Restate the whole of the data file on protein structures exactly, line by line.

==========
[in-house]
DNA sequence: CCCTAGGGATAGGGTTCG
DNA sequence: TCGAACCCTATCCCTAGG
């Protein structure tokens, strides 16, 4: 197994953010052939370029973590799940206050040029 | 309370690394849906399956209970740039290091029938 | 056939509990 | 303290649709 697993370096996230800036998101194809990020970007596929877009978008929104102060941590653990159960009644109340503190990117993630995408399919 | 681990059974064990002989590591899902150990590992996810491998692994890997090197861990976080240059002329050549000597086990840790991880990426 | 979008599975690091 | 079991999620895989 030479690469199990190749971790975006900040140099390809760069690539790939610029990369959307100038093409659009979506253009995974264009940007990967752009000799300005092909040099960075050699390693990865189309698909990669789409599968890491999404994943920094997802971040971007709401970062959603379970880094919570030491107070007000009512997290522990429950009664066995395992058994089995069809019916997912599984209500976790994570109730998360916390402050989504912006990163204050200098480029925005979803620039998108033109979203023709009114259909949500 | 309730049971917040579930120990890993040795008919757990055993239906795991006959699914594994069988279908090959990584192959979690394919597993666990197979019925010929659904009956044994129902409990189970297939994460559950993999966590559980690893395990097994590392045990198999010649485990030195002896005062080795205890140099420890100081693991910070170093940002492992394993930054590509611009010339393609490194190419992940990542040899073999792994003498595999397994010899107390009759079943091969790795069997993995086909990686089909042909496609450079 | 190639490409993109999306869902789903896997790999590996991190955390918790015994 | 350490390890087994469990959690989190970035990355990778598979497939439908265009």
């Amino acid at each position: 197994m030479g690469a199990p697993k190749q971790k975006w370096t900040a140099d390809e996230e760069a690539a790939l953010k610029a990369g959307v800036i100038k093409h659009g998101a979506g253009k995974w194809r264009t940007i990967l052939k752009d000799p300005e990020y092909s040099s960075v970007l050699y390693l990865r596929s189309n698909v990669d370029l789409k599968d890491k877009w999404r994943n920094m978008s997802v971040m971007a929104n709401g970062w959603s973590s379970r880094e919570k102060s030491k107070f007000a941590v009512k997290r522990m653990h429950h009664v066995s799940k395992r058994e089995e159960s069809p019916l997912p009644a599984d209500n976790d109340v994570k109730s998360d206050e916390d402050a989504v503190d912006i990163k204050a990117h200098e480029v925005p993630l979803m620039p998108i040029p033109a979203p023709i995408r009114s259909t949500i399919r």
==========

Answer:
[in-house]
DNA sequence: CCCTAGGGATAGGGTTCG
DNA sequence: TCGAACCCTATCCCTAGG
């Protein structure tokens, strides 16, 4: 197994953010052939370029973590799940206050040029 | 309370690394849906399956209970740039290091029938 | 056939509990 | 303290649709 697993370096996230800036998101194809990020970007596929877009978008929104102060941590653990159960009644109340503190990117993630995408399919 | 681990059974064990002989590591899902150990590992996810491998692994890997090197861990976080240059002329050549000597086990840790991880990426 | 979008599975690091 | 079991999620895989 030479690469199990190749971790975006900040140099390809760069690539790939610029990369959307100038093409659009979506253009995974264009940007990967752009000799300005092909040099960075050699390693990865189309698909990669789409599968890491999404994943920094997802971040971007709401970062959603379970880094919570030491107070007000009512997290522990429950009664066995395992058994089995069809019916997912599984209500976790994570109730998360916390402050989504912006990163204050200098480029925005979803620039998108033109979203023709009114259909949500 | 309730049971917040579930120990890993040795008919757990055993239906795991006959699914594994069988279908090959990584192959979690394919597993666990197979019925010929659904009956044994129902409990189970297939994460559950993999966590559980690893395990097994590392045990198999010649485990030195002896005062080795205890140099420890100081693991910070170093940002492992394993930054590509611009010339393609490194190419992940990542040899073999792994003498595999397994010899107390009759079943091969790795069997993995086909990686089909042909496609450079 | 190639490409993109999306869902789903896997790999590996991190955390918790015994 | 350490390890087994469990959690989190970035990355990778598979497939439908265009």
């Amino acid at each position: 197994m030479g690469a199990p697993k190749q971790k975006w370096t900040a140099d390809e996230e760069a690539a790939l953010k610029a990369g959307v800036i100038k093409h659009g998101a979506g253009k995974w194809r264009t940007i990967l052939k752009d000799p300005e990020y092909s040099s960075v970007l050699y390693l990865r596929s189309n698909v990669d370029l789409k599968d890491k877009w999404r994943n920094m978008s997802v971040m971007a929104n709401g970062w959603s973590s379970r880094e919570k102060s030491k107070f007000a941590v009512k997290r522990m653990h429950h009664v066995s799940k395992r058994e089995e159960s069809p019916l997912p009644a599984d209500n976790d109340v994570k109730s998360d206050e916390d402050a989504v503190d912006i990163k204050a990117h200098e480029v925005p993630l979803m620039p998108i040029p033109a979203p023709i995408r009114s259909t949500i399919r």